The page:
Buying property in Spain

Buying into the Spanish dream

Buying into the Spanish dream - Credit: Archant

With sales soaring by 56 per cent this year compared to 2011, now’s the time to pick up a Spanish bargain

With Spain starring in many a ‘nightmare property’ headline or TV programme, many buyers have been put off investing there. However, with prices having dropped by as much as 50 per cent, there some amazing bargains to be found.

As ever, location is the key to a successful purchase and well-presented properties are becoming increasingly sought after again.

According to foreign exchange specialist Currencies Direct, purchases in Spain are rising at their fastest rate for three years – up by 25 per cent compared to 2013, and by 56 per cent since 2011.

The strong pound and low prices is proving a winning combination, with purchases over £250,000 up by 21 per cent year on year.

“For the last 18 months, the pound has strengthened against the euro, making Spanish property more affordable and boosting buyers’ confidence,” says Phil McHugh, trading floor manager at Currencies Direct.

“That’s almost certain to continue in at least the medium term, making prices progressively lower,” he adds.

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Recent pension changes have also fuelled interest, with many people keen to invest their pension pot in overseas property. Residential property prices in Spain are starting to nudge up again, however – they rose by 1.15 per cent in the third quarter of 2014 compared to the same period last year, according to the Property Registrars.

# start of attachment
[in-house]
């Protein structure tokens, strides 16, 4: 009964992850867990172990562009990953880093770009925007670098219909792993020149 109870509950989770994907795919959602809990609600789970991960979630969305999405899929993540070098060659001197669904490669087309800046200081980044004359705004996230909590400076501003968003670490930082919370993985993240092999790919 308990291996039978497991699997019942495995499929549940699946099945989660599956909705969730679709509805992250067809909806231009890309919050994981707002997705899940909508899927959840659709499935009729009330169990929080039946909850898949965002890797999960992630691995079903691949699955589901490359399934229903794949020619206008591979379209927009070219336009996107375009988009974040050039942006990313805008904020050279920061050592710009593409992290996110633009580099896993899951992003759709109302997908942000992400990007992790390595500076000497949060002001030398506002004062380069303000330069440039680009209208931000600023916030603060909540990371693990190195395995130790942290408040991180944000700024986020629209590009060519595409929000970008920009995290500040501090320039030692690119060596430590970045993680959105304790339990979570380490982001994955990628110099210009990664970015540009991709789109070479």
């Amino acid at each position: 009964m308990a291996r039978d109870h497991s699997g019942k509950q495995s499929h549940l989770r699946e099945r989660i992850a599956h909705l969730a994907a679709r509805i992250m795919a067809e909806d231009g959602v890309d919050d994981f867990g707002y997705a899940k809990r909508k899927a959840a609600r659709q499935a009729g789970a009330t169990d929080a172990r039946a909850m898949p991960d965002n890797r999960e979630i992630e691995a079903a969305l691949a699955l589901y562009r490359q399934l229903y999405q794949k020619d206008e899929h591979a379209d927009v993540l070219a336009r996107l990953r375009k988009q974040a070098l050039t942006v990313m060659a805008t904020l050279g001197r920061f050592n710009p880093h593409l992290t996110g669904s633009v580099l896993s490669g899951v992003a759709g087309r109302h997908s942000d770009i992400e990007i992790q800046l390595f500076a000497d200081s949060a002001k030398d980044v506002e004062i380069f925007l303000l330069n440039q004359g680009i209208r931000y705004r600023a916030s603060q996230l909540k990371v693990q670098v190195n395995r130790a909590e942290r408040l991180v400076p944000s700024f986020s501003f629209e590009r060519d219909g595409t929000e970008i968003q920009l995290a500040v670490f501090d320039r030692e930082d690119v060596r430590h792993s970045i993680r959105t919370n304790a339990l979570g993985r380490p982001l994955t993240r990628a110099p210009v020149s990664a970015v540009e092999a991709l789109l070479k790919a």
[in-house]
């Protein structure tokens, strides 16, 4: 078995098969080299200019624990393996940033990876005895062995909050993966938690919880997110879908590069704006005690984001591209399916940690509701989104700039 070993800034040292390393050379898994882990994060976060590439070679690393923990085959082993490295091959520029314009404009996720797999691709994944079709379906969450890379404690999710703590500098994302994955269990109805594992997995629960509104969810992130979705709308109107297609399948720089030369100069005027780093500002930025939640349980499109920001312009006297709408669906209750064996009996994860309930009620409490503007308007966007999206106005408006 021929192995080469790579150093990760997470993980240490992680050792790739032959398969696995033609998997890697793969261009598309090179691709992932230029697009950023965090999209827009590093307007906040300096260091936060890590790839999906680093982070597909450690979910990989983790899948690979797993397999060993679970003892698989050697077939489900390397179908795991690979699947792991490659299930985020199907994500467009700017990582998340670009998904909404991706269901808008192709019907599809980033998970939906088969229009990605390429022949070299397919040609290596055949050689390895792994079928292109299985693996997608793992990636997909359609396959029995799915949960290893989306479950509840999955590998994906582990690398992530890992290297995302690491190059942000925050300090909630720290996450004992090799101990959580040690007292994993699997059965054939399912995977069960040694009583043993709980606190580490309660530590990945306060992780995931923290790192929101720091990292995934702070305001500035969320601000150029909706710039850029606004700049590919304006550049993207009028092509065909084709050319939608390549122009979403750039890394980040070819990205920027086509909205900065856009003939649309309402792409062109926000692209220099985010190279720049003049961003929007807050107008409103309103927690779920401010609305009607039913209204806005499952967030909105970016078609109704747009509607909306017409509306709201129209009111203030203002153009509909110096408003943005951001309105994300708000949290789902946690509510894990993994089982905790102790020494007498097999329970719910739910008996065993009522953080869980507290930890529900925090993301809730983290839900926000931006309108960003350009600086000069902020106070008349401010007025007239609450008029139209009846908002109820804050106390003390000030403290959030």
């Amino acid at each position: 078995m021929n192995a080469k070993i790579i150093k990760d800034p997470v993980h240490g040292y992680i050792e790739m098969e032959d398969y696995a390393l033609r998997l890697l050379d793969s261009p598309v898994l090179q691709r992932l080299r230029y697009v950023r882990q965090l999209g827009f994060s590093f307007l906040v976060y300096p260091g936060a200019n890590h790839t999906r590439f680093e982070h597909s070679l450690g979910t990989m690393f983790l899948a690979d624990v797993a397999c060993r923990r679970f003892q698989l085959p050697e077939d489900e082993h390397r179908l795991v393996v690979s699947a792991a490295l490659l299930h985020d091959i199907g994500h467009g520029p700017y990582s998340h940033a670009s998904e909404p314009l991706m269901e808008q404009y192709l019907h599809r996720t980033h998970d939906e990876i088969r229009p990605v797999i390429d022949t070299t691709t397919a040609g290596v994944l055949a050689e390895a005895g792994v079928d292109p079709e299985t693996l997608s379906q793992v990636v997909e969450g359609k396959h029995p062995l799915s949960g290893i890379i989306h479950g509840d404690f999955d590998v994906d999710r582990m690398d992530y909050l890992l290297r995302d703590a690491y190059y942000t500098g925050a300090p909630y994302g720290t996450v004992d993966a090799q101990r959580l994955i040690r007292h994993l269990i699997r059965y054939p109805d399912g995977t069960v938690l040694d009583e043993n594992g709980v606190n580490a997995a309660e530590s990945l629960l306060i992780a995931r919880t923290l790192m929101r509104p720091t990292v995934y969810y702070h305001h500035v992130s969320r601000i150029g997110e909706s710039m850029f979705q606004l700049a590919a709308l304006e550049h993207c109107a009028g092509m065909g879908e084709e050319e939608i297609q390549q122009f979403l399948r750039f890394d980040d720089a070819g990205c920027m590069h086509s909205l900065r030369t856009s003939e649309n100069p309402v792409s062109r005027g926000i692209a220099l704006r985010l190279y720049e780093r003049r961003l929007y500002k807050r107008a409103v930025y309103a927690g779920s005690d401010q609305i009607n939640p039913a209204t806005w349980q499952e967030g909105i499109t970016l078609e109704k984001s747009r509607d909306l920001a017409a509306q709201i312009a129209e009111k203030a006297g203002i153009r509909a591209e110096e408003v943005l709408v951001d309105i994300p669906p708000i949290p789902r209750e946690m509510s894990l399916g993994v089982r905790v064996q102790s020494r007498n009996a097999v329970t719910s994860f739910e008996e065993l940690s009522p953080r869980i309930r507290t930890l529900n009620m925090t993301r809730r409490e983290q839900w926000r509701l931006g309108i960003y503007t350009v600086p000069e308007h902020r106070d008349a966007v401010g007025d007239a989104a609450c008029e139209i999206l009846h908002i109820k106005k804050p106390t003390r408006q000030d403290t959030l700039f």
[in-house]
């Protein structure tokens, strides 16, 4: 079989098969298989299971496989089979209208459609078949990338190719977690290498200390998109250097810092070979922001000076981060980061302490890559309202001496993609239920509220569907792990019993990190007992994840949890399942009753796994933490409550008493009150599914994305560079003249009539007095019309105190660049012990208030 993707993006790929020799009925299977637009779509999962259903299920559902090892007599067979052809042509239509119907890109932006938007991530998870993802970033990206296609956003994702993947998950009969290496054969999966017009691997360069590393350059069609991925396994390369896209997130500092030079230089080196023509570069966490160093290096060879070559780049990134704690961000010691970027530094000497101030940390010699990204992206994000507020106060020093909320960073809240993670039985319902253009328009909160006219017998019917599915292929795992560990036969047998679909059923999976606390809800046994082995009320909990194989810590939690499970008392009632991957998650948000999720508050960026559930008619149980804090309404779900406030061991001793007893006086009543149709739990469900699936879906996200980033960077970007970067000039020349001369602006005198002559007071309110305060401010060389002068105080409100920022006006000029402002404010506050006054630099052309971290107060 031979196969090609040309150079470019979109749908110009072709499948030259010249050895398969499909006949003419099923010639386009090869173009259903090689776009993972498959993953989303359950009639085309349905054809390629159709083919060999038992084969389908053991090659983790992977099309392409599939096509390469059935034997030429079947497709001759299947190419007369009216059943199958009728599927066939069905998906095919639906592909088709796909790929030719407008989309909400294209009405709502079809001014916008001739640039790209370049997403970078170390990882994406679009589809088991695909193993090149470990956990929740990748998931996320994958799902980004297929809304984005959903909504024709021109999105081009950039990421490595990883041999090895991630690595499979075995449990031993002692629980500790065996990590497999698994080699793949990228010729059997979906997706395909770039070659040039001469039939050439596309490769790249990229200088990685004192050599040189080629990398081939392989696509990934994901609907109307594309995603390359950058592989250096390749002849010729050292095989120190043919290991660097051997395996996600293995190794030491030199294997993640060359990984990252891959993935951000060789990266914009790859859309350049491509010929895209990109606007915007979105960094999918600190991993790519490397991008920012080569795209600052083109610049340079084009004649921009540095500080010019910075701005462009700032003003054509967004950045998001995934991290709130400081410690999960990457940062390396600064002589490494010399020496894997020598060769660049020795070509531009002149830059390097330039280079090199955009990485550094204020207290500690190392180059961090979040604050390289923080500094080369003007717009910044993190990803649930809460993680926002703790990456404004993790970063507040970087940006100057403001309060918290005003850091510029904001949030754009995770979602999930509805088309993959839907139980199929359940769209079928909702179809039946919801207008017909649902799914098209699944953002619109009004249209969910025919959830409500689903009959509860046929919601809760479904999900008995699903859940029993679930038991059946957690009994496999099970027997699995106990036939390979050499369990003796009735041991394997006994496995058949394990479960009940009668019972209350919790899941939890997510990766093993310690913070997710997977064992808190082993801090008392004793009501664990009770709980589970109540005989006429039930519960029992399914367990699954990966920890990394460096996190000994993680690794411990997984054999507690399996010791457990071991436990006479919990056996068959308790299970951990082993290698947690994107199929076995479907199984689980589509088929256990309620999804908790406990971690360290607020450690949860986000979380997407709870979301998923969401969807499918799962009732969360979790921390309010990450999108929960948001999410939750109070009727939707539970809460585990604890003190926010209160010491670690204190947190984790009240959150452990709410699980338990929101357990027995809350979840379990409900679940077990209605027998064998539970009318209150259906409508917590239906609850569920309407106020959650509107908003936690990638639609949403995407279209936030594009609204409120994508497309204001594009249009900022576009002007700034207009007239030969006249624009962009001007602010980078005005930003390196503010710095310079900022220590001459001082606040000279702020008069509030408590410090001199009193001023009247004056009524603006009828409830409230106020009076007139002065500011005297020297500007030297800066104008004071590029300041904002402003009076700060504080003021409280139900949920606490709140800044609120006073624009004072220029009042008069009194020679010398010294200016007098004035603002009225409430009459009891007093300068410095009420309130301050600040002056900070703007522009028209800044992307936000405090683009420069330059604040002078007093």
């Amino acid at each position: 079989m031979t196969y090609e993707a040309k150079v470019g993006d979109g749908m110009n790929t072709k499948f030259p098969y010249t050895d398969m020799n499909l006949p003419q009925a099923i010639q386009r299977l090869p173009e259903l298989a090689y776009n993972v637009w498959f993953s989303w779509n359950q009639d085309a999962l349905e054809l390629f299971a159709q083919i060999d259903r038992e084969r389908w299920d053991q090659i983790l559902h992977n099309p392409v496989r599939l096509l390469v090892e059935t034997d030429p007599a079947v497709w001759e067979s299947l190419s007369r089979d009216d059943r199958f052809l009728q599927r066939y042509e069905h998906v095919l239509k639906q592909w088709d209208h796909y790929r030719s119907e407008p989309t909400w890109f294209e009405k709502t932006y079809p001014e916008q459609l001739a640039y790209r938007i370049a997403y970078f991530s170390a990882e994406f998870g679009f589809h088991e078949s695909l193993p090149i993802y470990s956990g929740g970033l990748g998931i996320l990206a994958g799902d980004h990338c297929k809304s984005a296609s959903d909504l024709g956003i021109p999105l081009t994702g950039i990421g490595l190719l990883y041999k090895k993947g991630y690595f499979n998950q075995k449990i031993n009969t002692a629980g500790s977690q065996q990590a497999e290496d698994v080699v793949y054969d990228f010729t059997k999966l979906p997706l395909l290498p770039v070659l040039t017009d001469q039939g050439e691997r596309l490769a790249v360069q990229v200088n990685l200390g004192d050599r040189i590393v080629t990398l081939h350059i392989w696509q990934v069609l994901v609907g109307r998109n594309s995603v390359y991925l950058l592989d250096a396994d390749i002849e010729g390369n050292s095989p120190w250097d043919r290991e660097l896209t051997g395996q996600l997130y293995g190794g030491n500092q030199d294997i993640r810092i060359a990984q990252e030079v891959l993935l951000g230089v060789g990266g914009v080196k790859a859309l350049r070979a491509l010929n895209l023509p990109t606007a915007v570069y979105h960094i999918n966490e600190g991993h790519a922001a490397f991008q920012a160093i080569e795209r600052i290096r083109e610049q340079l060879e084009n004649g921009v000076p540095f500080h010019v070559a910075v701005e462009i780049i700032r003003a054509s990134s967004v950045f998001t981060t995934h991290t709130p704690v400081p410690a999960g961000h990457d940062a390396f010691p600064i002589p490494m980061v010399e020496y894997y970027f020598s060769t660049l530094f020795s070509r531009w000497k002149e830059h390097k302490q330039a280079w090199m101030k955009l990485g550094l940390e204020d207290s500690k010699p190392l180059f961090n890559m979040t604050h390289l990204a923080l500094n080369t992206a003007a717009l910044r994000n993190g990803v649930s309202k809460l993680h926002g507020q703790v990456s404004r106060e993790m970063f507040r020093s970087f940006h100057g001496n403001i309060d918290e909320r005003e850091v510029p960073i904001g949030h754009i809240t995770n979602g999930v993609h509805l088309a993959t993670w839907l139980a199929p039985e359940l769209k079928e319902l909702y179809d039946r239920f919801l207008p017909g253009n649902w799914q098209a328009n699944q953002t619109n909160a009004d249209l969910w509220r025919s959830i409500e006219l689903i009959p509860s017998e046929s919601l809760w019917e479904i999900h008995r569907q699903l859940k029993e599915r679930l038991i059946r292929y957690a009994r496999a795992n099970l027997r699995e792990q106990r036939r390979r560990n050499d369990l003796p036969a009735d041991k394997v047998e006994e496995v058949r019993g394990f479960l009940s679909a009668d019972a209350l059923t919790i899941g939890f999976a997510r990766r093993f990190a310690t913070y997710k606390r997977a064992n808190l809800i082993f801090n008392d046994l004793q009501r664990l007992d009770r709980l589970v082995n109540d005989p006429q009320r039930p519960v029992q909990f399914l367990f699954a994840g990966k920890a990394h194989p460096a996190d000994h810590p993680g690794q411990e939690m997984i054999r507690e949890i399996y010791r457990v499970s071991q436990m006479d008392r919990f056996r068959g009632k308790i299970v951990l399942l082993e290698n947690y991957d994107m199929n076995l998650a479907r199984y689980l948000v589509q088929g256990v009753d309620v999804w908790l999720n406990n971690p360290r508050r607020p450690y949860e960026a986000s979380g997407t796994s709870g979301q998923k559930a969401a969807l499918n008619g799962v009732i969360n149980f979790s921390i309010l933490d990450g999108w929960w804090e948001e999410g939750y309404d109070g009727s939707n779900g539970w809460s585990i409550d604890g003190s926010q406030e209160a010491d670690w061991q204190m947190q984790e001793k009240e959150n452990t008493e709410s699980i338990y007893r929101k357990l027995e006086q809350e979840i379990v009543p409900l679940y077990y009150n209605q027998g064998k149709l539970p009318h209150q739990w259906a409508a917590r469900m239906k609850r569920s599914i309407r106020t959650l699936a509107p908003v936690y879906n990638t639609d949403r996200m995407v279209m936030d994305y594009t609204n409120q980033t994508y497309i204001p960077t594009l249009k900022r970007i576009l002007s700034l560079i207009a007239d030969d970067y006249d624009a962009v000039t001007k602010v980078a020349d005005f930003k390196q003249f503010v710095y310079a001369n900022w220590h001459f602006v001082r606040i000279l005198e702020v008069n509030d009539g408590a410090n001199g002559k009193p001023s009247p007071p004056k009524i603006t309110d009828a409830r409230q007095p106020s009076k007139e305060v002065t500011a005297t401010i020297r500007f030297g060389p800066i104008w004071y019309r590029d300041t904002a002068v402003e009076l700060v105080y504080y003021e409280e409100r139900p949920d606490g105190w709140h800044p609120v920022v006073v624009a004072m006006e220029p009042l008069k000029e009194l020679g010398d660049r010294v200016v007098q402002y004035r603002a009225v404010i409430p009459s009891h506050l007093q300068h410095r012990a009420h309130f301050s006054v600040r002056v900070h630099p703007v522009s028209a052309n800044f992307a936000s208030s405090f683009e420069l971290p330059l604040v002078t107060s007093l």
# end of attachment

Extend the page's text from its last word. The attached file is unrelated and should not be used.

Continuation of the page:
This is the first time their index has shown an increase since the Spanish housing bubble burst.

British buyers were the strongest non-Spanish nationality, buying 1,886 properties in the third quarter, up 37 per cent on the same time last year, followed by the French, Russians, and Germans.

Building has started up again too, despite hundreds of thousands of properties still standing empty, remnants of the pre-crisis building boom when around 700,000 houses were built annually, more than in Britain, France and Germany combined, and almost 1.9m people were employed in the building sector.

Although this figure has dropped to under 700,000 the tide is turning as, according to employment ministry figures, some 10,000 jobs were created in November. Furthermore, Prime Minister Mariano Raja’s budget for 2015 includes an increase of around six per cent for infrastructure projects.

Developments that were built but never sold, as demand dried up, may offer opportunities for investors or would-be holiday home owners to pick up a property at a fraction of the cost they were originally marketed at. In recent years it has actually been possible to buy a new property for less than it cost to build. The key is to choose your property wisely – after all, no one wants to end up on a ghost estate with struggling infrastructure.

Bargains also include repossessed properties owned by the Spanish banks. Interestingly, the recent uplift in values has been driven by resale properties with 52,127 sales, almost double those of new-builds at 27,434, although this is not surprising when you consider the number of new developments on the market.

5 reasons to choose Spain

1 A better climate, both for health and outdoor activities, such as golf, tennis or sailing, which can be practised year round

2 Cheaper property: with experts generally agreeing that the market has bottomed out, there are some amazing bargains to be had

3 A lower cost of living means wages and pensions can be stretched further

4 Great food: who doesn’t love a table full of tapas

5 Cosmopolitan vibe; strong British networks combined with expats of all

nationalities and Spanish locals


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